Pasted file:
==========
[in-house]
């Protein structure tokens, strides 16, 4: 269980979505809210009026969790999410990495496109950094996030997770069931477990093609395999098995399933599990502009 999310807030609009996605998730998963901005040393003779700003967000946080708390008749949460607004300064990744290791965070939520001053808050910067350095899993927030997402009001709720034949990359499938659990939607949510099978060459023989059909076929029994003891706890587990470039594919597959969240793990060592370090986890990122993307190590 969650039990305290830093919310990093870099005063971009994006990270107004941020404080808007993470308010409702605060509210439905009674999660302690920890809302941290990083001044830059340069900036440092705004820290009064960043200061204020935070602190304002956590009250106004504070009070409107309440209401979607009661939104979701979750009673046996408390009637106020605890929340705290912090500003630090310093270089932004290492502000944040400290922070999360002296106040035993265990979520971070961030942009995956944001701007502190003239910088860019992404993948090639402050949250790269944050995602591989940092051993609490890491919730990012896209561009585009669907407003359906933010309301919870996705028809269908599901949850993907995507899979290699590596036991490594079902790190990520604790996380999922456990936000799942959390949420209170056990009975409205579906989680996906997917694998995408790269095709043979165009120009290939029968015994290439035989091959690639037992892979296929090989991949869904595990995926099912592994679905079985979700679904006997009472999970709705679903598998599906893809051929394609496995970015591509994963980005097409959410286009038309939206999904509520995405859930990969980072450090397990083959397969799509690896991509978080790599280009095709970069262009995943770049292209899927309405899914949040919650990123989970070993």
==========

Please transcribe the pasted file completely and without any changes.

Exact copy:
[in-house]
């Protein structure tokens, strides 16, 4: 269980979505809210009026969790999410990495496109950094996030997770069931477990093609395999098995399933599990502009 999310807030609009996605998730998963901005040393003779700003967000946080708390008749949460607004300064990744290791965070939520001053808050910067350095899993927030997402009001709720034949990359499938659990939607949510099978060459023989059909076929029994003891706890587990470039594919597959969240793990060592370090986890990122993307190590 969650039990305290830093919310990093870099005063971009994006990270107004941020404080808007993470308010409702605060509210439905009674999660302690920890809302941290990083001044830059340069900036440092705004820290009064960043200061204020935070602190304002956590009250106004504070009070409107309440209401979607009661939104979701979750009673046996408390009637106020605890929340705290912090500003630090310093270089932004290492502000944040400290922070999360002296106040035993265990979520971070961030942009995956944001701007502190003239910088860019992404993948090639402050949250790269944050995602591989940092051993609490890491919730990012896209561009585009669907407003359906933010309301919870996705028809269908599901949850993907995507899979290699590596036991490594079902790190990520604790996380999922456990936000799942959390949420209170056990009975409205579906989680996906997917694998995408790269095709043979165009120009290939029968015994290439035989091959690639037992892979296929090989991949869904595990995926099912592994679905079985979700679904006997009472999970709705679903598998599906893809051929394609496995970015591509994963980005097409959410286009038309939206999904509520995405859930990969980072450090397990083959397969799509690896991509978080790599280009095709970069262009995943770049292209899927309405899914949040919650990123989970070993």